Asking for What I Need

Why is it so hard to ask for what you need? For me, at least, there are many reasons I struggle to ask people for what I really need.  Probably the biggest one is that I often worry that people aren’t serious when they say, “if there is anything you need…”.  Well, guess what, if they aren’t serious, they won’t follow through and that is okay.  Often, though, I think people say that because they don’t really know how to help people in crisis.

I also worry that if I ask for help, I am seen as incapable of managing.  However, the reality is that no person can be 2 places at once and there are finite hours to the day, so sometimes asking for help is the only option.  Just tonight, I had to ask for help getting one son to team pictures on Saturday and, guess what, five minutes later he had a ride!

I think I often don’t ask for what I need because I don’t know what I need.  As I sat in my therapist’s office last week, she helped me formulate some practical things I could cut back or get help managing.  Due to this conversation, I went to my parents and asked them to pay for a housecleaner to come in twice a month so that I do not spend every weekend cleaning, rather than enjoying my sons.  I followed through and found a wonderful woman within a few days.  When she asked my needs, I started with “well, I am a newly single mom and there just aren’t enough hours in the day”.  I left it at that and, when my quote came in she added a “single mom discount”.  Wow!  This, again, comes back to the idea of being vulnerable.  I am not exploiting my situation, but rather just telling it like it is.  People are more willing to help if they know how much it is needed.

After saying all that, I think it is also important that as friends, we move past the obligatory, “I am praying for you” or “let me know how I can help” (both are great, but often in crisis people need practical support with the day to day life stuff).  Over the past few months, I have learned what it looks like for people to go above and beyond in providing support.  These are some of the things that have helped me the most.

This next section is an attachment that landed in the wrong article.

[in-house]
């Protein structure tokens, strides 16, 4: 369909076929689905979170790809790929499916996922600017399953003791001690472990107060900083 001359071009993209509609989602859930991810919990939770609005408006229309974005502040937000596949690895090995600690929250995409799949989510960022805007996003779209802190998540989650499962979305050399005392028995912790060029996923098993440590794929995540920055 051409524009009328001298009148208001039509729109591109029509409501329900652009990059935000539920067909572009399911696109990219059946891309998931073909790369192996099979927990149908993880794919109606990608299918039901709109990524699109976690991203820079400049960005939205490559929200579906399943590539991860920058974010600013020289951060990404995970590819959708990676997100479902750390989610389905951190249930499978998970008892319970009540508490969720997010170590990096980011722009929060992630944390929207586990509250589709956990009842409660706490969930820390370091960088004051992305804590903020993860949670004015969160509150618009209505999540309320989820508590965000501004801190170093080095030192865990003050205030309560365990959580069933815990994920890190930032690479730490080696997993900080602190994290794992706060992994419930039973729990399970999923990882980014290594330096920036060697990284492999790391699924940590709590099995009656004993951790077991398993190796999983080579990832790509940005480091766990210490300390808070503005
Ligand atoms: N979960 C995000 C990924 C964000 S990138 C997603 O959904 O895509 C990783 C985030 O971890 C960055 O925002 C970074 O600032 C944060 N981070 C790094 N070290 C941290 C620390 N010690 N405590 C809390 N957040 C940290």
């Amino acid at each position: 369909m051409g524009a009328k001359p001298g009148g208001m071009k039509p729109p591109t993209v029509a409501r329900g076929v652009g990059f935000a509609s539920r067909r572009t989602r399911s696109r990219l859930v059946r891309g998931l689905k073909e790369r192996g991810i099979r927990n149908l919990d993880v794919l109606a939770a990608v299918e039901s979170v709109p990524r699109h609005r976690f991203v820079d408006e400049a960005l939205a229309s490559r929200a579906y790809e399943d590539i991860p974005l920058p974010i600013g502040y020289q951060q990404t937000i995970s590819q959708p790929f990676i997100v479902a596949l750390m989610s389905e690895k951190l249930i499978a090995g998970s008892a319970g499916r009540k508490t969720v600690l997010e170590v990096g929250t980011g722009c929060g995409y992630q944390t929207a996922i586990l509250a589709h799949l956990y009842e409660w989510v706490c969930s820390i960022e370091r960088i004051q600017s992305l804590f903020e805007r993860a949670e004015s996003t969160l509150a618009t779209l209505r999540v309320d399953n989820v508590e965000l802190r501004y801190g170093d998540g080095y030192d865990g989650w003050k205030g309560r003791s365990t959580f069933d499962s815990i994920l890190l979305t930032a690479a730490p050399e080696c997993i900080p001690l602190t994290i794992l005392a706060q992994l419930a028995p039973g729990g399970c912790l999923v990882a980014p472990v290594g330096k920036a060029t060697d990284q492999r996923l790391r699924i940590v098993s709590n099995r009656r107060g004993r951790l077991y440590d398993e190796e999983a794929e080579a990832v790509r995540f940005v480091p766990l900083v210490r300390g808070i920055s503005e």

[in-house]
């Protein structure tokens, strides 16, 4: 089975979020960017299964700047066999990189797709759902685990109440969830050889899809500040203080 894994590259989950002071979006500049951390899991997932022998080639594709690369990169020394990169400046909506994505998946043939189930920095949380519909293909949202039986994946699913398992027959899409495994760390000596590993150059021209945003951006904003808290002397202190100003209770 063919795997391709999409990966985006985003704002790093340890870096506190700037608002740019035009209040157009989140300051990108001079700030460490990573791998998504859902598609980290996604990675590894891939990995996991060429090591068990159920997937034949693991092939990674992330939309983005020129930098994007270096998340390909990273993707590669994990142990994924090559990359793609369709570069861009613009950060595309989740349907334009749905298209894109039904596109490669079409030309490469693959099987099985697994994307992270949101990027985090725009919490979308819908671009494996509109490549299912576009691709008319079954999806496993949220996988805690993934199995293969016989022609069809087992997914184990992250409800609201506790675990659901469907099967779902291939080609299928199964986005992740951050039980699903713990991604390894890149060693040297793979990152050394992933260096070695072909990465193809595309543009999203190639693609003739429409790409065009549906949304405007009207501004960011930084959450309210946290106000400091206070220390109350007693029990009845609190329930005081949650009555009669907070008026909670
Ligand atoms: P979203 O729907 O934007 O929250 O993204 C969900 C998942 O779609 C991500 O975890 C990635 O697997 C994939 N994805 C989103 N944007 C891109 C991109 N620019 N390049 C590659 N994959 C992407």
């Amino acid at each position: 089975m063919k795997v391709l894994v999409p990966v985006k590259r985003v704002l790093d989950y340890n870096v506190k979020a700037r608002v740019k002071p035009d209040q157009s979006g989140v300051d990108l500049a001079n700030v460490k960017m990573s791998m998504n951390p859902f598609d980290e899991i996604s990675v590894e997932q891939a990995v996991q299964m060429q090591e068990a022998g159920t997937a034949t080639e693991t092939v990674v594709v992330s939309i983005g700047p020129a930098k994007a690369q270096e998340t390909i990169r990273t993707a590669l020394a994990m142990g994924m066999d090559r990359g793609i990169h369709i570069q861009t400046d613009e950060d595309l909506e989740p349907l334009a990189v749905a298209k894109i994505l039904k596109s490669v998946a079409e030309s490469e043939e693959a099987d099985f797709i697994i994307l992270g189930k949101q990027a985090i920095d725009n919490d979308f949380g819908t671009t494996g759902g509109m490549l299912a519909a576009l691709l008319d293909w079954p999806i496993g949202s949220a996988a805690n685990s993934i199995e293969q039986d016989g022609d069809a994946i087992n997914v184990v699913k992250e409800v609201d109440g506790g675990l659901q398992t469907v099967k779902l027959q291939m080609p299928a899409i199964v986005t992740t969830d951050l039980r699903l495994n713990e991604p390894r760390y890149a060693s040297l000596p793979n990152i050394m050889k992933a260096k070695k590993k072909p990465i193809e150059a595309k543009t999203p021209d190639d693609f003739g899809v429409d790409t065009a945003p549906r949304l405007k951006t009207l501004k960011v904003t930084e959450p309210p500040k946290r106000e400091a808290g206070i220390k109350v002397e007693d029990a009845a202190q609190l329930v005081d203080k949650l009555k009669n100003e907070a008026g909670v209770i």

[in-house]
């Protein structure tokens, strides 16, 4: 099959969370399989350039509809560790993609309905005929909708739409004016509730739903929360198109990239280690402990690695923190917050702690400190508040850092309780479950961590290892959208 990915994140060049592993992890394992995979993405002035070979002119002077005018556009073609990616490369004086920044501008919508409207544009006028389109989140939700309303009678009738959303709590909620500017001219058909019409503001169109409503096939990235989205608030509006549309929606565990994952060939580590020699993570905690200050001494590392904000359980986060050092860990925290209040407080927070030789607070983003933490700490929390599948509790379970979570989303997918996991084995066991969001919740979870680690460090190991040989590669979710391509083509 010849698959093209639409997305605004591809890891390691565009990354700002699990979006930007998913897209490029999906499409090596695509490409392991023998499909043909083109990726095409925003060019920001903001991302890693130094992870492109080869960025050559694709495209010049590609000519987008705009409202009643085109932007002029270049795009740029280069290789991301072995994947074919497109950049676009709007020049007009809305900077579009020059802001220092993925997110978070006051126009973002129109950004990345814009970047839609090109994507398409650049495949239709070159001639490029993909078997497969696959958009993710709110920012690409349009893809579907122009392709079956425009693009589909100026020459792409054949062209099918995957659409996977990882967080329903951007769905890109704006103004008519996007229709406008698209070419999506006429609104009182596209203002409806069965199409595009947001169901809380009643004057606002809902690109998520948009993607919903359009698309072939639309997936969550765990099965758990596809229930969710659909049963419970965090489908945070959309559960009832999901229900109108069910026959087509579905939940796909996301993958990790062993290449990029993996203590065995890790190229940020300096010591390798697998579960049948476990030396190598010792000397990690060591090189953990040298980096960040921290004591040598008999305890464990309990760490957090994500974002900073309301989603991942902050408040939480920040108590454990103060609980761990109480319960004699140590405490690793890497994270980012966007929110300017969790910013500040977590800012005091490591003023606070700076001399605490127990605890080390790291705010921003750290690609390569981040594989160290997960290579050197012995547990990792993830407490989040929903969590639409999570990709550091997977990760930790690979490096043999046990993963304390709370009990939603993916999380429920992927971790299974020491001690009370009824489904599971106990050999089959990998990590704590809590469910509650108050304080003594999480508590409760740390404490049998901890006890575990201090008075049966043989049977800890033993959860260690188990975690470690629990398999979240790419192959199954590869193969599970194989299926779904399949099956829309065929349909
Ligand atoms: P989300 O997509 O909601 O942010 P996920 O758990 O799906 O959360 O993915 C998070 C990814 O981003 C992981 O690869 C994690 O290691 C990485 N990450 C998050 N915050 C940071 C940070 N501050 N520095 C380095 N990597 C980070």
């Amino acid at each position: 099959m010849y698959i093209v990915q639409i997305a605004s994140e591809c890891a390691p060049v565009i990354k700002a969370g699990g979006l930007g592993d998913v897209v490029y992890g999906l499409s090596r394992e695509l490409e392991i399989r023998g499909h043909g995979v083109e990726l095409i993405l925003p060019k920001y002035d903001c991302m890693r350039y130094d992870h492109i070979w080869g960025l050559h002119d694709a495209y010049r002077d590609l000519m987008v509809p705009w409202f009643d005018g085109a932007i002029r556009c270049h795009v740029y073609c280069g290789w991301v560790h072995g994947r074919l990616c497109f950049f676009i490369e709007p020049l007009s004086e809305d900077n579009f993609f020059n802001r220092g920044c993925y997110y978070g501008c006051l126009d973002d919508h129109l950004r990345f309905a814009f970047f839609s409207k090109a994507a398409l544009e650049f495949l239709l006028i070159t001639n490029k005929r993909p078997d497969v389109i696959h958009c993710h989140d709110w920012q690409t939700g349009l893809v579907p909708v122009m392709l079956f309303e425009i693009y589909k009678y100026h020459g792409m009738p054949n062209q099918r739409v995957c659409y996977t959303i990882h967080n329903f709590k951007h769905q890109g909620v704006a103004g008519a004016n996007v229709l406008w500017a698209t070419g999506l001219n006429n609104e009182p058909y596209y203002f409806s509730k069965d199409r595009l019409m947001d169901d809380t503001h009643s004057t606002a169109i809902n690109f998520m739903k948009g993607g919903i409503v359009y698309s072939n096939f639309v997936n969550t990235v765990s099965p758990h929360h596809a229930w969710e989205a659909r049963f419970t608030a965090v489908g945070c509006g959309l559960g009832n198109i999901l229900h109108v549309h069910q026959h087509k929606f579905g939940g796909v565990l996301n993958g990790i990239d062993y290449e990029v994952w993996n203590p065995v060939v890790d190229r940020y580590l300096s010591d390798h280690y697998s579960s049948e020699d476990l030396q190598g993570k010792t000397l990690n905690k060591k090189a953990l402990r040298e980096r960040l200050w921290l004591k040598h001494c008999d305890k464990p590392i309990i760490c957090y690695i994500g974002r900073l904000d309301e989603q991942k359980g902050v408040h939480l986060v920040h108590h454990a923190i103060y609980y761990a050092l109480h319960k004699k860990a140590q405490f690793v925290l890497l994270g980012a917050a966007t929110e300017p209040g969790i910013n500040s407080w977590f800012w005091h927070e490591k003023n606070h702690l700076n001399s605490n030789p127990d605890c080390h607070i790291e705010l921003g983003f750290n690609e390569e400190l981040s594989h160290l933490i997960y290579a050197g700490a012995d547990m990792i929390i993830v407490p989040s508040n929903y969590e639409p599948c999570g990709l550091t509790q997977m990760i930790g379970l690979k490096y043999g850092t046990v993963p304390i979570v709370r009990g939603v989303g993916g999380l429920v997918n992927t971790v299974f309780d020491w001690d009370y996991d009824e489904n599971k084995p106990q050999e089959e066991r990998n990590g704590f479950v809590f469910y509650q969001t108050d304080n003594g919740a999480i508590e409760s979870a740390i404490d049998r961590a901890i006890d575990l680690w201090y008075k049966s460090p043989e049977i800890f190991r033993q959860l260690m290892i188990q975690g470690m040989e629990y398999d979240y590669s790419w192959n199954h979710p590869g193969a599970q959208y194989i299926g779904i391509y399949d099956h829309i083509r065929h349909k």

• A listening ear – to all those that have talked to me as I have cried and ranted…there was no judgement, just support. Also, sometimes it helps if you call the person as sometimes it is hard to believe that people really want to talk to you.
  • Spontaneous care baskets – it can be as simple as flowers or a card with some fresh cookies or a basket of treats or even a gift card for a massage. All these things acknowledge grief, while show the need for a little TLC.
  • Food – it could be Blue Apron gift cards or a hot meal delivered to the door. Both have blessed me in so many ways.
  • Household help – one friend came for the day and helped me clean, another has come over and helped with a car issue and other things around the house I know nothing about
  • Help with kids – for me, being the only driver at my house has necessitated the need for frequent rides my sons. For a parent of a younger child, it might be offering to babysit.
  • Providing needed items – My parents took my boys shopping for school clothes and my church sent us a gift card and some basic school supplies.
  • Be a liaison – I am new to this area, but I have friends that have reached out to their community to help me find child support or suggested where to look for a service I might need
  • Financial help – I am not saying to write a blank check, but sometimes the offer to pay for something (like housekeeping as my parents did) or the give a discounted service, is extremely valuable. It isn’t the option for everyone, but it is for some.

Over the past few months, I have had countless conversations at coffee shops and on the soccer field or late at night over the phone.  Never in my life, have I realized how loved I am and I am grateful to the friends and family who have taken the time to remind me of God’s love.

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